BASCOMB: [LAUGH] Yes, there's certainly no use in fighting Mother Nature, you just have to roll with it as you said. I guess here in New England though, I mean a longer growing season kind of sounds attractive. I mean, if you have to find a silver lining to all of the horrible things associated with climate change, at least we get another month or so out of our growing season.
WEISHAN: Yeah that's true so I mean you know, things like we were talking about like the leeks and the celeriac and other really long season crops that we wouldn't have time for sometimes like and big huge pumpkins and things if the start of the season is earlier then you can plant this stuff much earlier and move all the way through everything has a silver lining to it so it's not doom and gloom right? But there are changes that we need to make as you know gardening folks to adapt to the new reality.
BASCOMB: Well, you mentioned earlier that many many challenges that you've had and I think we've all had this year with gardening and one of them that I really struggle with is pests. I actually only harvested one zucchini this year. Usually I'm you know, leaving them on neighbor's porches you know, neck deep and zucchini bread by now but the squash vine borers were just horrible. Is there anything gardeners can do now in the fall to maybe mitigate next year's pests?
WEISHAN: Well, you beat me by one because I had no zucchini.
BASCOMB: Oh, really? Oh, gosh, that makes me feel slightly better. I'm sorry for you.
WEISHAN: Yeah, the plants disappeared. I mean, how can you lose zucchini? That was a factor of the extra warmth. so the moths, the borer moths that lay the eggs were around a lot longer than they normally were. So you know that if you use row cover over the squash, when the moths are active, then they don't have time to lay their eggs and so you'd then uncover them and generally you're good to go. But this year, I thought it was late enough I planted them out and they were all destroyed.
WEISHAN: So you know, there's things that you do now, not in terms so much of insect pests, but in terms of disease, for instance, tomatoes with late blight, those vines should be removed and not composted they should be disposed of or burned. So you know, soil you know, again, this is really the time to think about soil and we do it now south of here we'll be doing it in a month or twos time before Christmas in general. There are many things you can do in the fall in terms of soil improvement, whether it's cover crops or other type of enhancements. We've done cover crops, winter rye, is one of the most common. Although I was reading about these giant radishes have you had these radishes as a cover crop?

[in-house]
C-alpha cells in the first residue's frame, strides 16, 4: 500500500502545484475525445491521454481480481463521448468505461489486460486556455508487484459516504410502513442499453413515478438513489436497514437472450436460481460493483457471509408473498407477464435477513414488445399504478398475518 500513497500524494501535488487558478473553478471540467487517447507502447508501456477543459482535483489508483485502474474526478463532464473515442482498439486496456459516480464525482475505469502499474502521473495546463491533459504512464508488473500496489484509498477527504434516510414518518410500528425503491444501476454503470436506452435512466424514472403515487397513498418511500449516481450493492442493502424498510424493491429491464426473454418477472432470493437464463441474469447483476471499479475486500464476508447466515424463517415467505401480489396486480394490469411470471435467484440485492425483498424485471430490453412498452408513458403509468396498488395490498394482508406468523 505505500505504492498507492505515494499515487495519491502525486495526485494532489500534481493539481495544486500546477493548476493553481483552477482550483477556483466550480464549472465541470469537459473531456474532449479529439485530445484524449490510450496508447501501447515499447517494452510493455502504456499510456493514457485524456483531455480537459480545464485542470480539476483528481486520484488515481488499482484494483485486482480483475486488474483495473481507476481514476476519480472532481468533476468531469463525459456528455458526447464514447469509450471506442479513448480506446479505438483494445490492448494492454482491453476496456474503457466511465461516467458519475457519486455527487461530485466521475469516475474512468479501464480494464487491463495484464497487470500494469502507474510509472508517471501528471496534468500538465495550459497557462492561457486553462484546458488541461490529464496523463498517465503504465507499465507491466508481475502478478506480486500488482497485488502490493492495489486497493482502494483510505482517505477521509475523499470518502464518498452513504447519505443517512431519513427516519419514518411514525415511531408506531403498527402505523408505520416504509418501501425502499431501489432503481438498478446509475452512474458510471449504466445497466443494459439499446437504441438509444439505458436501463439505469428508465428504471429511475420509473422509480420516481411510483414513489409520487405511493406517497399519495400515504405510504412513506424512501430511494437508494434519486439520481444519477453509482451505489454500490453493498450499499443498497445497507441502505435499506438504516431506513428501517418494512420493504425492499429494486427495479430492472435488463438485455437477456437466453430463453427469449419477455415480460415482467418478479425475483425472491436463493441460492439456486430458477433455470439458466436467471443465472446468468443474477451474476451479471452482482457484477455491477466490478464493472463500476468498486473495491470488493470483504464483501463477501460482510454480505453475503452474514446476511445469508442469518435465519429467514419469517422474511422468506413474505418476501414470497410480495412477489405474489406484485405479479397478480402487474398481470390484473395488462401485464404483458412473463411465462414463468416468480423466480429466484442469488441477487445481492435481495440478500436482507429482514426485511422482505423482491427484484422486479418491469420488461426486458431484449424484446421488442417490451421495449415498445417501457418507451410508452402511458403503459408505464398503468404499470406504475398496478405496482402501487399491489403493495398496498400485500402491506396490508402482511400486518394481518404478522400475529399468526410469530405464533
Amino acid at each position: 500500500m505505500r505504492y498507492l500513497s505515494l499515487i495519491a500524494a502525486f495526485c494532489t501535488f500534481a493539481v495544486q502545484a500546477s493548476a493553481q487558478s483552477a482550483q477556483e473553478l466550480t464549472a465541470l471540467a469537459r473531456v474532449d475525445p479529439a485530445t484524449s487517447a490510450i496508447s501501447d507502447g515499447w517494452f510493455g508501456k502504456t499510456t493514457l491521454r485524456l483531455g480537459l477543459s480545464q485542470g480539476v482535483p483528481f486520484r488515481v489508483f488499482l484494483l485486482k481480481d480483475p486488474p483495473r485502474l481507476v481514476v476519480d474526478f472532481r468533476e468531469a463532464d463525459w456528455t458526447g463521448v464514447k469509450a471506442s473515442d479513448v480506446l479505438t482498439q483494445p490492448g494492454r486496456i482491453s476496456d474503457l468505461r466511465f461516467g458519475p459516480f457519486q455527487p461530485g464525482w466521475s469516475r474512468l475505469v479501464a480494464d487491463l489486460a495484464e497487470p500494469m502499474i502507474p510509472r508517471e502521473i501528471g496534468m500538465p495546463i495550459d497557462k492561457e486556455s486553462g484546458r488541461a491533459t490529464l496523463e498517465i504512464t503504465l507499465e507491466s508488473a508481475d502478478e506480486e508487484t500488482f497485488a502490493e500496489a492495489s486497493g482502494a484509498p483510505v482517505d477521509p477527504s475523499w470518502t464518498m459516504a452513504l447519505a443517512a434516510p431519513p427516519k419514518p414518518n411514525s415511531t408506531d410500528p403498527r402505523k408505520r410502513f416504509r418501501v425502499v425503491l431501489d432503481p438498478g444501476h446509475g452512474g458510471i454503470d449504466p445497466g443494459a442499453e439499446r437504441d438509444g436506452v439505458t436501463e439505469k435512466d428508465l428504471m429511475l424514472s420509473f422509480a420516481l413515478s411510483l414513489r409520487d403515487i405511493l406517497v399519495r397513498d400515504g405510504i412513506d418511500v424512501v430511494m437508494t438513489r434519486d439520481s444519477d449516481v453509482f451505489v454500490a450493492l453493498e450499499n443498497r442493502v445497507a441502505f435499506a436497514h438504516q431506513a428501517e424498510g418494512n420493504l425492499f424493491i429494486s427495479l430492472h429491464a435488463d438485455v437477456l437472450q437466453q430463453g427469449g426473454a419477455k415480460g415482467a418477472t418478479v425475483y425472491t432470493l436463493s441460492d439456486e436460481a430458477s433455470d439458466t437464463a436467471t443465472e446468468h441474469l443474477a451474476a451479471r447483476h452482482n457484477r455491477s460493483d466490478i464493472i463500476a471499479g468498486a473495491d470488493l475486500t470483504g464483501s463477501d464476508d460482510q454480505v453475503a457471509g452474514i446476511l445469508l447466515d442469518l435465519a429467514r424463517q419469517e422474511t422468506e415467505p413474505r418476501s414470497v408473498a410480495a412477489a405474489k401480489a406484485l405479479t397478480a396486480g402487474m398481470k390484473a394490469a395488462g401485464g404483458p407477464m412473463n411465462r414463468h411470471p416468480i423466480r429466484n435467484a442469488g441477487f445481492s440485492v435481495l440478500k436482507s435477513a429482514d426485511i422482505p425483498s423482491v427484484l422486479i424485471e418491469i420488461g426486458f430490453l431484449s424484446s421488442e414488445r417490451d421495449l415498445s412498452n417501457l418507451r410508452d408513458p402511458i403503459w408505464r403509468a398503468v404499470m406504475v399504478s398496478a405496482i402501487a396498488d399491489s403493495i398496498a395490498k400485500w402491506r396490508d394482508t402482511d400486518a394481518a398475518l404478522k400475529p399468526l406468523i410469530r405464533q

WEISHAN: That they grow very quickly in a very deep, long roots and then they die and rot and essentially form these cavities in the soil so that in the spring, they've sort of aerated your soil without tilling.
BASCOMB: I like the idea.
WEISHAN: A friend of mine told me about that, I have took a look into that because that is sort of a that's a revolutionary kind of concept to me. I use leaves for soil improvement because you have a billion of them and what are you going to do with them you have to get them to go somewhere. So what I do is I collect them in tarps and then layer them on to the beds and let them sit for the winter and if they're wet, they form a mat and they don't blow around and in the spring, then very early on I get out there till them in and break them up. Now they won't be fully composted, but once they're chopped within about three or four weeks, they decay very quickly so then I rototill them again. And that improves what's called the tilth of the soil which is the ability to absorb moisture and air in particular oxygen into the roots. So it gives you that fine crumbly soil it's minimally also nutritional you know the other way to get rid of the leaves is with chickens. Did I ever tell you this story?
BASCOMB: I don't think so.
WEISHAN: So you can actually, the chickens scratch in order to forage and if you put all the leaves in the chicken coop area, they will scratch them into the ground and by spring they will be totally gone. And I'm talking huge like two foot tall piles of leaves the chickens get into the into the piles and they're like scratch, scratch, scratch, scratch, scratch and there's like leaves flying up all over it, you know it's just the craziest thing to see. And essentially they do with the rototiller does in the spring right? It just eliminates them entirely. So if I have too many of these I don't know what to do with, rather than hauling them to the town composting area I just give them to the chickens, so.